Forget Willpower

It’s been said that if we don’t create and control our environment, our environment will create and control us. Yikes! I don’t think any of us wants to be controlled by anything. Just the thought makes me cringe. Yet often, that’s exactly what we do. We unwittingly allow our environment to control us. Especially when it comes to our healthy habit goals.

Have you ever set a big life-changing goal for yourself, then despite all your hard work and good intentions, you still fell short? Well you’re not alone. Surveys show that 80 percent of New Year’s resolutions fail by February. Can you guess the number one reason people give for not achieving their goals? Willpower, or more to the point, lack of willpower. We set goals and devise plans, then relying on willpower, we white-knuckle our way through until the frustration becomes enough to make us give up. If we try and fail enough times, we are left thinking we’re the problem. I can’t count the number of times a client has said to me, “I just don’t have the willpower.” I’ve even believed it about myself.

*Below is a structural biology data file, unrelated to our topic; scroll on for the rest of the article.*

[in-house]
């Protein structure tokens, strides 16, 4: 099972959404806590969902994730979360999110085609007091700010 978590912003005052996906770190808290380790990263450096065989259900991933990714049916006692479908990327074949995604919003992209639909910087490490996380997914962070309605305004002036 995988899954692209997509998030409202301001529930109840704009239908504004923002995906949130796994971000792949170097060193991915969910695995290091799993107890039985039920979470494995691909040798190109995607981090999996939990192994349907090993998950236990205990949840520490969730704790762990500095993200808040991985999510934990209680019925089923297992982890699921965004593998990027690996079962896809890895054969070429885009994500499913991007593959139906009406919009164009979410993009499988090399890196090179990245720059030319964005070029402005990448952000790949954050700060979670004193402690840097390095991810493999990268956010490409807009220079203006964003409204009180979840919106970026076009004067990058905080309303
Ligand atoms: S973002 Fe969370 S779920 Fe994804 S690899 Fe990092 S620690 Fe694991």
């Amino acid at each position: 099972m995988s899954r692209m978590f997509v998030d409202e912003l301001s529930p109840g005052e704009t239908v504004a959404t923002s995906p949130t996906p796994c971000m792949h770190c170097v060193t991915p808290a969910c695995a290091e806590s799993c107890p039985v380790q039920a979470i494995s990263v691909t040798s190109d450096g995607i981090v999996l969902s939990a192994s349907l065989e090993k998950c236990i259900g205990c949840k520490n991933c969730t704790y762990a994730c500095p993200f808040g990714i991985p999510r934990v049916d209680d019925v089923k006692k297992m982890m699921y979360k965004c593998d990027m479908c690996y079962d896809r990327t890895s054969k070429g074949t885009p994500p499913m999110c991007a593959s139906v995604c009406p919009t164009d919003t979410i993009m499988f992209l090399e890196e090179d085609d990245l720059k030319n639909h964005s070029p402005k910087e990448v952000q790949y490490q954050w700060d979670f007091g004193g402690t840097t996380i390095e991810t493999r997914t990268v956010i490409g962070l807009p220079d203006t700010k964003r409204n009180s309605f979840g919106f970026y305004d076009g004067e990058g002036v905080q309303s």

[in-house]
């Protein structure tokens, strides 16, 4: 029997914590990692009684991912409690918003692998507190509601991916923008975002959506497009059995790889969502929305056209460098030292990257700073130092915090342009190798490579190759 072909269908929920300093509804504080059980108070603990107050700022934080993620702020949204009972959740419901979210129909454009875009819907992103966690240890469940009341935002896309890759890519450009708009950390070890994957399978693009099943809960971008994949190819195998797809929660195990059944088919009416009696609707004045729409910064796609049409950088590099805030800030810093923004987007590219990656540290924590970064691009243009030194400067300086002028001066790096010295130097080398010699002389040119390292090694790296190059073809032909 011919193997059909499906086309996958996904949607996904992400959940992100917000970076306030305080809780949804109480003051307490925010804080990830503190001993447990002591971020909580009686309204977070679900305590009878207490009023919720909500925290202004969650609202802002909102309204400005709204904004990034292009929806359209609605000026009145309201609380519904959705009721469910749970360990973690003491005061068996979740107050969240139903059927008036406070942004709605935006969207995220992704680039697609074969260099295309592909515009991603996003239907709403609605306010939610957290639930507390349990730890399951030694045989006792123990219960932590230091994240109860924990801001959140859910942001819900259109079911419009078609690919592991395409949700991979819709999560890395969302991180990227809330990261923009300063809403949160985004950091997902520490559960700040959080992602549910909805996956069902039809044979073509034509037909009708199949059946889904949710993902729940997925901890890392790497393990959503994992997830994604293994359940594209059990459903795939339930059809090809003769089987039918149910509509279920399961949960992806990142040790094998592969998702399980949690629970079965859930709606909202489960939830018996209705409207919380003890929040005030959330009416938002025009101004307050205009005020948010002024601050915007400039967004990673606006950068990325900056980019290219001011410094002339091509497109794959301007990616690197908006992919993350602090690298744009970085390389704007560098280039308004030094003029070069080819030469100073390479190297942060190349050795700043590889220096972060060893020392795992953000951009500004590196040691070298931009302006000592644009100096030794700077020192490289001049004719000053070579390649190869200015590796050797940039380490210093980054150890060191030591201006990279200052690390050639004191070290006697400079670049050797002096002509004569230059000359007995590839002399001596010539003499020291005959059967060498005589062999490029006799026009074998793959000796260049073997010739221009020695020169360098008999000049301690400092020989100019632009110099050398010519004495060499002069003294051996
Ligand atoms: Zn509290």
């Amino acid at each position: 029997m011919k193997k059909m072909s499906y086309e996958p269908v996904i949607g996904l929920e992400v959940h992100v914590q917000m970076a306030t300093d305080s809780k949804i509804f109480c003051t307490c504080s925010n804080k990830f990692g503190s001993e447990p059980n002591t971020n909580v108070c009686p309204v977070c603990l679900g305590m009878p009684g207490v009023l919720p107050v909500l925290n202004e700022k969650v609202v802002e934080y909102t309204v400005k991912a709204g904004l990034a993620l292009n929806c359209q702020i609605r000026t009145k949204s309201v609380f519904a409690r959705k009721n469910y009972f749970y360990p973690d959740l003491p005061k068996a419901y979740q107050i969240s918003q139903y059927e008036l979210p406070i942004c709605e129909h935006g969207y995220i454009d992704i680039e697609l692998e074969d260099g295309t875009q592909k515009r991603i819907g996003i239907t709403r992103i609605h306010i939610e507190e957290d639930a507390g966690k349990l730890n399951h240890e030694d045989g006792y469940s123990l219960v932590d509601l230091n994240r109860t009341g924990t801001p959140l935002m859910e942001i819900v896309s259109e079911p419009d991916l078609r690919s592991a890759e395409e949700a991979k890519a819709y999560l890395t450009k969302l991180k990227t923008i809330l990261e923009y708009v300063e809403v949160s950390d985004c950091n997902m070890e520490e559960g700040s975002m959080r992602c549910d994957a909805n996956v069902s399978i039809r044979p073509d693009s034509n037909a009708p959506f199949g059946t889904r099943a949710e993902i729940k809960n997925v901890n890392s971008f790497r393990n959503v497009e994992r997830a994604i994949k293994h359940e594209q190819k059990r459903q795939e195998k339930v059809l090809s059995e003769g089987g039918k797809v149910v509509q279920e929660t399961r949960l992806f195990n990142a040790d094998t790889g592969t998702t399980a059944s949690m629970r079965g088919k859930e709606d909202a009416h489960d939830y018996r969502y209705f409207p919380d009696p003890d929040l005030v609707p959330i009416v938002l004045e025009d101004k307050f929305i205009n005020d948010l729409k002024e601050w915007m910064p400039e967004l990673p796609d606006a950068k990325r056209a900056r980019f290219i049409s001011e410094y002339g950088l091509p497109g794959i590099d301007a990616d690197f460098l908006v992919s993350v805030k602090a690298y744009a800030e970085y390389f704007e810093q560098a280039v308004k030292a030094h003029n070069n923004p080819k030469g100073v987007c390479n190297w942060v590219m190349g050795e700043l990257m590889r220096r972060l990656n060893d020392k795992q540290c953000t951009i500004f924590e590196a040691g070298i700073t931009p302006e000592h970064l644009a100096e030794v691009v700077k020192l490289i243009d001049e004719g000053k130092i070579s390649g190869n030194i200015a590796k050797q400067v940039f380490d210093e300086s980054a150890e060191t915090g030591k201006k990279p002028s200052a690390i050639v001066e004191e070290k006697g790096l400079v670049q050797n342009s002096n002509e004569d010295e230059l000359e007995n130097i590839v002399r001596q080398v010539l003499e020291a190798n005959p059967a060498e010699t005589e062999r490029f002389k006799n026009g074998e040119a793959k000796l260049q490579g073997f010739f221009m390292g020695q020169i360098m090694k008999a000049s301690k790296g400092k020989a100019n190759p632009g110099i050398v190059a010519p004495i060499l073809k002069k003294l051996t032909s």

Willpower is essentially the ability to exert control over obstacles in our environment, either internal or external. The key is to control the environment to remove or at least minimize the obstacles, not the other way around. Rather than trying to exert sheer will over our environment, changing it to work in our favor can help us reach our goals.
To do that, we need to set our environment up to support the behavior change we’re looking for, rather than constantly fighting against it. For example, instead of relying on willpower to avoid those cookies in the pantry that keep calling your name, just don’t have cookies around. If you want to start exercising, instead of just thinking about it, put your gym clothes where you can see them. I remember one client whose only goal for a week was to put her gym bag by the door. Six months later, she was 40 pounds lighter and off her blood pressure medication.
While they might sound simple, it’s these small environmental changes that work to keep us in control and can ultimately lead to the long-term, sustainable changes we’re striving for.